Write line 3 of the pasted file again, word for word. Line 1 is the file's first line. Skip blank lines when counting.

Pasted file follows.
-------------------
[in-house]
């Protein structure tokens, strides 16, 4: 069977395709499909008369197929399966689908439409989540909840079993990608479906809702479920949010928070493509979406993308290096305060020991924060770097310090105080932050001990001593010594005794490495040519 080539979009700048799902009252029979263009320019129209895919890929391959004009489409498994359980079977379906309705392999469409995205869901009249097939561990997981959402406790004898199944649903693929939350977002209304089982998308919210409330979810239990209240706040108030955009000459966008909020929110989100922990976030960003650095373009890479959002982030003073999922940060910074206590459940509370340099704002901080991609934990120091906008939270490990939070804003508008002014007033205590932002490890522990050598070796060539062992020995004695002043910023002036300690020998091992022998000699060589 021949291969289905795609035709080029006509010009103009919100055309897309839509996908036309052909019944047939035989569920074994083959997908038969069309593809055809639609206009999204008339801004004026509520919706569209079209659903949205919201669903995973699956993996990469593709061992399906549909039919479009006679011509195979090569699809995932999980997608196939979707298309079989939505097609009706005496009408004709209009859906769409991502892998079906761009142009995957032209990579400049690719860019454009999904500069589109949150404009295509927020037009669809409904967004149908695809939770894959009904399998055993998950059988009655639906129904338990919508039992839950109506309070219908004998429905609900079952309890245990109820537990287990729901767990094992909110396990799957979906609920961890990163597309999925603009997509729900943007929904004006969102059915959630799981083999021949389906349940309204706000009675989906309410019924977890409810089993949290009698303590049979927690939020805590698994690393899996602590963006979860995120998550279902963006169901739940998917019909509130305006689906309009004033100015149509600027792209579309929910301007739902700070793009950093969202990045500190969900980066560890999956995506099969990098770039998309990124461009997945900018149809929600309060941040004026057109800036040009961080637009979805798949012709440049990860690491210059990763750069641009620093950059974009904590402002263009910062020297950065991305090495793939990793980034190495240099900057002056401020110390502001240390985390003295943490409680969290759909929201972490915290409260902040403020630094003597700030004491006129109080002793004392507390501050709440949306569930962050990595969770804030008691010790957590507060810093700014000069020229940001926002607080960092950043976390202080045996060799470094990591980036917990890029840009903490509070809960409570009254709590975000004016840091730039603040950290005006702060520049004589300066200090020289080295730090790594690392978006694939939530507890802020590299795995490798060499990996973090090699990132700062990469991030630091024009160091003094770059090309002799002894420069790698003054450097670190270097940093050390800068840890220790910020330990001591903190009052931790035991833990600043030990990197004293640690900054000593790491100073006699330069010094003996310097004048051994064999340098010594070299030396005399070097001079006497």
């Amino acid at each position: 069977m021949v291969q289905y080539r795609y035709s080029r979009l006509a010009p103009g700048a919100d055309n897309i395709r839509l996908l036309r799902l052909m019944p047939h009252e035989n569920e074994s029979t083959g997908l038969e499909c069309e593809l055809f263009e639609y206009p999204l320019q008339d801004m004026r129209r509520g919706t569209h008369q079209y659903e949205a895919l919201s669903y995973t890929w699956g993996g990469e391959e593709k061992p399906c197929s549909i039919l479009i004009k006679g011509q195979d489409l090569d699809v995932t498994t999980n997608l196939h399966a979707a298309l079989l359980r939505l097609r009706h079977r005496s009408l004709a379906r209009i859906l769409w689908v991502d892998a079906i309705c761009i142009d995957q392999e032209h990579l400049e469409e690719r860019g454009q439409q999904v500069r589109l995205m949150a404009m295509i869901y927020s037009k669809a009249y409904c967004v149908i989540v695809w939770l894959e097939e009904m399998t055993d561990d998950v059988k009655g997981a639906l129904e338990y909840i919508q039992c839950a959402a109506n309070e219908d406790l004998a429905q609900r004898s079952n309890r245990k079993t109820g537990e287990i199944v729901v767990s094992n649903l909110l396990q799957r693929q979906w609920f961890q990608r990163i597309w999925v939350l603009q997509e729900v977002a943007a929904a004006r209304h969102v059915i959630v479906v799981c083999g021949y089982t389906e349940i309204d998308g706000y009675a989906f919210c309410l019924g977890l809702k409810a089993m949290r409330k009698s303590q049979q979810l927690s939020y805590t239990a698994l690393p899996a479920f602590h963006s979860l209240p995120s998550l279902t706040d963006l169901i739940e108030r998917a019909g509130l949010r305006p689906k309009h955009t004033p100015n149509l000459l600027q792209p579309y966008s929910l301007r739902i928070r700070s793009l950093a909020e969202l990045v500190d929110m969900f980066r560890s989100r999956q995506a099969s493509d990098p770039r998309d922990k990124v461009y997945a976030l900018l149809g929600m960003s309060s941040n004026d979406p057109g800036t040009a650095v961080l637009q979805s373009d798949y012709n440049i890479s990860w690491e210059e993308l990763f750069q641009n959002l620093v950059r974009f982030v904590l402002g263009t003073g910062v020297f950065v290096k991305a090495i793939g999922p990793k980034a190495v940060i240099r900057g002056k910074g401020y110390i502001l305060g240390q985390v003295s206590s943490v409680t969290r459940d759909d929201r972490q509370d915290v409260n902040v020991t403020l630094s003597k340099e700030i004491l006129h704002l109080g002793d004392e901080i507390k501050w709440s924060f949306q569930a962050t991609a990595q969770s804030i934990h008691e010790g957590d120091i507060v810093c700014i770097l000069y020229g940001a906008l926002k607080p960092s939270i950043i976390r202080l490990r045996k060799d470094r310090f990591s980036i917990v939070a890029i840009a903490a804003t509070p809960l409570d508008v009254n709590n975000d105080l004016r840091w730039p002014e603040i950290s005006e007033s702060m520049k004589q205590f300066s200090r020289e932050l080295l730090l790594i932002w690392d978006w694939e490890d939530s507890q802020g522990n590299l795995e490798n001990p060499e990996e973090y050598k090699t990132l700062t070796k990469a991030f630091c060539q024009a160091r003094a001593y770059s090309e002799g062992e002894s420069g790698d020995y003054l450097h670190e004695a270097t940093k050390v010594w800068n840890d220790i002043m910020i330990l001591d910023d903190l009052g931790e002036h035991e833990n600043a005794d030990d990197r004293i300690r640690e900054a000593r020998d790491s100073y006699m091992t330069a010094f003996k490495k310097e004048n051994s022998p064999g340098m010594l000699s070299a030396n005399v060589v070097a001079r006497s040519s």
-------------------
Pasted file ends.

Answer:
């Amino acid at each position: 069977m021949v291969q289905y080539r795609y035709s080029r979009l006509a010009p103009g700048a919100d055309n897309i395709r839509l996908l036309r799902l052909m019944p047939h009252e035989n569920e074994s029979t083959g997908l038969e499909c069309e593809l055809f263009e639609y206009p999204l320019q008339d801004m004026r129209r509520g919706t569209h008369q079209y659903e949205a895919l919201s669903y995973t890929w699956g993996g990469e391959e593709k061992p399906c197929s549909i039919l479009i004009k006679g011509q195979d489409l090569d699809v995932t498994t999980n997608l196939h399966a979707a298309l079989l359980r939505l097609r009706h079977r005496s009408l004709a379906r209009i859906l769409w689908v991502d892998a079906i309705c761009i142009d995957q392999e032209h990579l400049e469409e690719r860019g454009q439409q999904v500069r589109l995205m949150a404009m295509i869901y927020s037009k669809a009249y409904c967004v149908i989540v695809w939770l894959e097939e009904m399998t055993d561990d998950v059988k009655g997981a639906l129904e338990y909840i919508q039992c839950a959402a109506n309070e219908d406790l004998a429905q609900r004898s079952n309890r245990k079993t109820g537990e287990i199944v729901v767990s094992n649903l909110l396990q799957r693929q979906w609920f961890q990608r990163i597309w999925v939350l603009q997509e729900v977002a943007a929904a004006r209304h969102v059915i959630v479906v799981c083999g021949y089982t389906e349940i309204d998308g706000y009675a989906f919210c309410l019924g977890l809702k409810a089993m949290r409330k009698s303590q049979q979810l927690s939020y805590t239990a698994l690393p899996a479920f602590h963006s979860l209240p995120s998550l279902t706040d963006l169901i739940e108030r998917a019909g509130l949010r305006p689906k309009h955009t004033p100015n149509l000459l600027q792209p579309y966008s929910l301007r739902i928070r700070s793009l950093a909020e969202l990045v500190d929110m969900f980066r560890s989100r999956q995506a099969s493509d990098p770039r998309d922990k990124v461009y997945a976030l900018l149809g929600m960003s309060s941040n004026d979406p057109g800036t040009a650095v961080l637009q979805s373009d798949y012709n440049i890479s990860w690491e210059e993308l990763f750069q641009n959002l620093v950059r974009f982030v904590l402002g263009t003073g910062v020297f950065v290096k991305a090495i793939g999922p990793k980034a190495v940060i240099r900057g002056k910074g401020y110390i502001l305060g240390q985390v003295s206590s943490v409680t969290r459940d759909d929201r972490q509370d915290v409260n902040v020991t403020l630094s003597k340099e700030i004491l006129h704002l109080g002793d004392e901080i507390k501050w709440s924060f949306q569930a962050t991609a990595q969770s804030i934990h008691e010790g957590d120091i507060v810093c700014i770097l000069y020229g940001a906008l926002k607080p960092s939270i950043i976390r202080l490990r045996k060799d470094r310090f990591s980036i917990v939070a890029i840009a903490a804003t509070p809960l409570d508008v009254n709590n975000d105080l004016r840091w730039p002014e603040i950290s005006e007033s702060m520049k004589q205590f300066s200090r020289e932050l080295l730090l790594i932002w690392d978006w694939e490890d939530s507890q802020g522990n590299l795995e490798n001990p060499e990996e973090y050598k090699t990132l700062t070796k990469a991030f630091c060539q024009a160091r003094a001593y770059s090309e002799g062992e002894s420069g790698d020995y003054l450097h670190e004695a270097t940093k050390v010594w800068n840890d220790i002043m910020i330990l001591d910023d903190l009052g931790e002036h035991e833990n600043a005794d030990d990197r004293i300690r640690e900054a000593r020998d790491s100073y006699m091992t330069a010094f003996k490495k310097e004048n051994s022998p064999g340098m010594l000699s070299a030396n005399v060589v070097a001079r006497s040519s």